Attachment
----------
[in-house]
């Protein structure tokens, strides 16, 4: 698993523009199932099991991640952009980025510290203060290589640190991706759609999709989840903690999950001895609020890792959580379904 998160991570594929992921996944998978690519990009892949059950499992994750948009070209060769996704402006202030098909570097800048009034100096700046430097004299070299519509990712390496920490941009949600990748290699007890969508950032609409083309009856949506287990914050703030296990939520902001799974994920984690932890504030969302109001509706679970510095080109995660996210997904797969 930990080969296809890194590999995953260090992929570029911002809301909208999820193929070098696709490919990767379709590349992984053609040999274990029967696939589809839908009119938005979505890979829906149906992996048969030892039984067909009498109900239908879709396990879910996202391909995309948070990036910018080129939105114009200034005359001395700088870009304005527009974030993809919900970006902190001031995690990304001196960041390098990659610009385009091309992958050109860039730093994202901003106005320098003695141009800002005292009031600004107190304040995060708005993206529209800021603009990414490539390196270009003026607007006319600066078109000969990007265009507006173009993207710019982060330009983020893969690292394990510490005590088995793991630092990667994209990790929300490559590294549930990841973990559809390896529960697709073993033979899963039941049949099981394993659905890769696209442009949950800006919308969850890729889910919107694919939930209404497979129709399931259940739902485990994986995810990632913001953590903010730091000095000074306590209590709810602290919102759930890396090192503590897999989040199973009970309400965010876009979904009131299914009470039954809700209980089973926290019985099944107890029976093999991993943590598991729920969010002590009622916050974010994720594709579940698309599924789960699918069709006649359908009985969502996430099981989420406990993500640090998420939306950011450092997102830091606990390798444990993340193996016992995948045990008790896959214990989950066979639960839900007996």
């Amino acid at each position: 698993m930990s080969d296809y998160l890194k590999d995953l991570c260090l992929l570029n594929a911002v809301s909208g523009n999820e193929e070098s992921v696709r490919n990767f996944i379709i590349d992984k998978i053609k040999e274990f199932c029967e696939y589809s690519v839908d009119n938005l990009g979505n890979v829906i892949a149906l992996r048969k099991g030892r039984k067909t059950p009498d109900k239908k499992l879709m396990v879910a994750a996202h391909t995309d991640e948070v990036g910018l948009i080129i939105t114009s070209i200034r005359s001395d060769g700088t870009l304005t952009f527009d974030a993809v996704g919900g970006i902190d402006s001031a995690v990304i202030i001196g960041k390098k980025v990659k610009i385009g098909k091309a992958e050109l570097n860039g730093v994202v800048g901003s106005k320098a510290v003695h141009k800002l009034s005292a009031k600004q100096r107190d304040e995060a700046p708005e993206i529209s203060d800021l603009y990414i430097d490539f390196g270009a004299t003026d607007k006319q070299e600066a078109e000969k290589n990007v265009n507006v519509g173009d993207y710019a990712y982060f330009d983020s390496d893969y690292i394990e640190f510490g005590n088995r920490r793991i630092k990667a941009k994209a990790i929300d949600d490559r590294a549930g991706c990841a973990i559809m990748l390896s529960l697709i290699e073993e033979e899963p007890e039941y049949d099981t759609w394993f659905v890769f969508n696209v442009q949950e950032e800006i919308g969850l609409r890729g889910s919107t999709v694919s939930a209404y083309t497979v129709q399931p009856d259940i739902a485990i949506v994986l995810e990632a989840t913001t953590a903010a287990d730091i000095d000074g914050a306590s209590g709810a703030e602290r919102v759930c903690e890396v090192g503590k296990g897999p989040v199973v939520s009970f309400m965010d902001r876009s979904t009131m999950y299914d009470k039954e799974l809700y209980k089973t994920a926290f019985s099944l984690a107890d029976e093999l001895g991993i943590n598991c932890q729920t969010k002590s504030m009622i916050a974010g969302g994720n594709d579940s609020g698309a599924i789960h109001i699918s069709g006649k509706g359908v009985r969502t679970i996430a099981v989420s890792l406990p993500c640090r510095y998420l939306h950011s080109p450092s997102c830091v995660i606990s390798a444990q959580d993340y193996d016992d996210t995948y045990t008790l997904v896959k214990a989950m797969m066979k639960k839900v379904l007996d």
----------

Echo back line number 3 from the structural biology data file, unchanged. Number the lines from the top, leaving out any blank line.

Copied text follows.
């Amino acid at each position: 698993m930990s080969d296809y998160l890194k590999d995953l991570c260090l992929l570029n594929a911002v809301s909208g523009n999820e193929e070098s992921v696709r490919n990767f996944i379709i590349d992984k998978i053609k040999e274990f199932c029967e696939y589809s690519v839908d009119n938005l990009g979505n890979v829906i892949a149906l992996r048969k099991g030892r039984k067909t059950p009498d109900k239908k499992l879709m396990v879910a994750a996202h391909t995309d991640e948070v990036g910018l948009i080129i939105t114009s070209i200034r005359s001395d060769g700088t870009l304005t952009f527009d974030a993809v996704g919900g970006i902190d402006s001031a995690v990304i202030i001196g960041k390098k980025v990659k610009i385009g098909k091309a992958e050109l570097n860039g730093v994202v800048g901003s106005k320098a510290v003695h141009k800002l009034s005292a009031k600004q100096r107190d304040e995060a700046p708005e993206i529209s203060d800021l603009y990414i430097d490539f390196g270009a004299t003026d607007k006319q070299e600066a078109e000969k290589n990007v265009n507006v519509g173009d993207y710019a990712y982060f330009d983020s390496d893969y690292i394990e640190f510490g005590n088995r920490r793991i630092k990667a941009k994209a990790i929300d949600d490559r590294a549930g991706c990841a973990i559809m990748l390896s529960l697709i290699e073993e033979e899963p007890e039941y049949d099981t759609w394993f659905v890769f969508n696209v442009q949950e950032e800006i919308g969850l609409r890729g889910s919107t999709v694919s939930a209404y083309t497979v129709q399931p009856d259940i739902a485990i949506v994986l995810e990632a989840t913001t953590a903010a287990d730091i000095d000074g914050a306590s209590g709810a703030e602290r919102v759930c903690e890396v090192g503590k296990g897999p989040v199973v939520s009970f309400m965010d902001r876009s979904t009131m999950y299914d009470k039954e799974l809700y209980k089973t994920a926290f019985s099944l984690a107890d029976e093999l001895g991993i943590n598991c932890q729920t969010k002590s504030m009622i916050a974010g969302g994720n594709d579940s609020g698309a599924i789960h109001i699918s069709g006649k509706g359908v009985r969502t679970i996430a099981v989420s890792l406990p993500c640090r510095y998420l939306h950011s080109p450092s997102c830091v995660i606990s390798a444990q959580d993340y193996d016992d996210t995948y045990t008790l997904v896959k214990a989950m797969m066979k639960k839900v379904l007996d």